Seidl says F1 jewellery controversy 'hyped up' by drivers

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McLaren F1 boss Andreas Seidl says the FIA's recent decision to clamp down on drivers wearing jewellery is a controversy "hyped up" by the latter and the media.

Ahaed of last month's Australian Grand Prix, F1 race director Niels Wittich reminded drivers of a seemingly forgotten regulation in the FIA's International Sporting Code, which bans drivers from wearing jewellery while in action out on track on the grounds of safety.

In Miami, the FIA issued to F1 teams an amendment to their scrutineering form stating that checks on banned jewellery and underwear will now be part of the formal scrutineering process on race weekends.

Several drivers - including Lewis Hamilton - criticized the FIA's decision, with the Briton, who has worn jewellery since he started racing in F1 in 2017, suggesting that the governing body should have "bigger fish to fry".

The seven-time world champion was given an exemption until next week's Monaco Grand Prix to fully comply with the rule.

Seidl believes the controversy has been "a bit too much hyped up", both by the drivers and the media.

"In the end, it’s a rule that’s in place for many, many years," Seidl said. "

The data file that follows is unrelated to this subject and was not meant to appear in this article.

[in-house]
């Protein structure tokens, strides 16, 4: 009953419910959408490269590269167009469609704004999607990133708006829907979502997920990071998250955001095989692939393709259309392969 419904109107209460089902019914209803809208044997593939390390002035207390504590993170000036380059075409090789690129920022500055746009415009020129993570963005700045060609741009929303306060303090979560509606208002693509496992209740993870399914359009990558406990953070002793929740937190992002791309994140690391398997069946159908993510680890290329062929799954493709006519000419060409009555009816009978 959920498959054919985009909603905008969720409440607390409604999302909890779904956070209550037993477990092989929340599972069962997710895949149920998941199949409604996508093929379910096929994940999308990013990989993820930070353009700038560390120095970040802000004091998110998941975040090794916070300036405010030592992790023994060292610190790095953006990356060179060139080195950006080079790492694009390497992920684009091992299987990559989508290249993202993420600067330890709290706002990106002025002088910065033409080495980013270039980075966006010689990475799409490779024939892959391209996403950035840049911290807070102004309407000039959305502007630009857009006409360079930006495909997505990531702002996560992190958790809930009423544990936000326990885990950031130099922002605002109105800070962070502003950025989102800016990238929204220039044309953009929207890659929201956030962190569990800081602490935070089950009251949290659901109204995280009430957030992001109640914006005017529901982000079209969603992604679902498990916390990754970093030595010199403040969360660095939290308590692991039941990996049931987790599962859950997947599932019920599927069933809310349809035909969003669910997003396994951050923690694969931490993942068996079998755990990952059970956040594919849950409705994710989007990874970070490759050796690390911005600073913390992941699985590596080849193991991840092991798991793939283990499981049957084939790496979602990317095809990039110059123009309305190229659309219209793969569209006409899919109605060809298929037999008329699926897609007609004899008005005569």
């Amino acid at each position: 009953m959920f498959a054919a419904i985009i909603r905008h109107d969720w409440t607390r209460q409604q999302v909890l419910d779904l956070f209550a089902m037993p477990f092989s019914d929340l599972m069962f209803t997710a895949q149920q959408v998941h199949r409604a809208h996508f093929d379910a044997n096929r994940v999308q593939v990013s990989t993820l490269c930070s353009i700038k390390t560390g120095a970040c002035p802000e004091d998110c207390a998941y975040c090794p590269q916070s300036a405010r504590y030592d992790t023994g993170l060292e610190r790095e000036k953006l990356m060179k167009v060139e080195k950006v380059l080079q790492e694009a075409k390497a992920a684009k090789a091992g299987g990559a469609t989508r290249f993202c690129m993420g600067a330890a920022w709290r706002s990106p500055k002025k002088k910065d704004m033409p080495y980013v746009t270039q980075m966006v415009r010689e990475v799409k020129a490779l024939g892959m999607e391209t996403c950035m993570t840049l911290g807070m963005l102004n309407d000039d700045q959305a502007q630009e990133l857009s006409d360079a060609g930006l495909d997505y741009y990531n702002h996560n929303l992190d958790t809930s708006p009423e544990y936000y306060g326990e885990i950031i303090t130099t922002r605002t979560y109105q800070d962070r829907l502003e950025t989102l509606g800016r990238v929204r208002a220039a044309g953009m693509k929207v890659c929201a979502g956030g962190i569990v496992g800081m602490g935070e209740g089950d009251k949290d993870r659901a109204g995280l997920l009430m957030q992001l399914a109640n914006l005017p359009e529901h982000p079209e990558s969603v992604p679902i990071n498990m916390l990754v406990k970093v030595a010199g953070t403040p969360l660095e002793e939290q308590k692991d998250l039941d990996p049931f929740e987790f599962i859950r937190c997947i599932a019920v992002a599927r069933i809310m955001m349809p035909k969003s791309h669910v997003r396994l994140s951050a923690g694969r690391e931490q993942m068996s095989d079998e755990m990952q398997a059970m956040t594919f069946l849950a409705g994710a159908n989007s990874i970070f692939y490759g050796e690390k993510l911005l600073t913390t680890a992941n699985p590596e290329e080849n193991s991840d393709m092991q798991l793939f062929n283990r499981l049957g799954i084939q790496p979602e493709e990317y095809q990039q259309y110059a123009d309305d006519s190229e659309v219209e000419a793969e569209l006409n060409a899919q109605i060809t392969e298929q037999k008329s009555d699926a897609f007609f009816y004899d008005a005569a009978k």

"If you have worked in other categories, it’s not even a discussion. If you don’t like to take off your jewellery or you don’t want to put the fireproof underwear on, you just don’t drive. It’s quite straightforward and simple.

"From the FIA side, they offered again a dialogue for all kinds of situations where it might be a bit trickier to take the jewellery off for example.

"And that’s exactly what we are asking for and what we also like that we see, there is this open dialogue possible in order to find solutions."

Assessing how well new race director Niels Wittich has so far managed his affairs with F1 along with co-director Eduardo Freitas, Seidl says its been "a very good start" for the new set-up.

"I don’t want to compare to the past, because from our point of view, we have been very happy with the exchange or working relationship that we had also with the previous set-ups the FIA had," said the McLaren team principal.

"But from my point of view, the new set-up with Niels and also with Eduardo had a very good start going into this new era of Formula 1.

"Niels is quite straightforward in terms of making sure the rules get enforced. He’s also quite straightforward in terms of getting across what he’s expecting, and that’s what I personally like.

"At the same time, he’s always available for a dialogue and for constructive input as well if you think things need to be reconsidered.

"From this point of view, when I look now how these first races went, I think we are in a good place."

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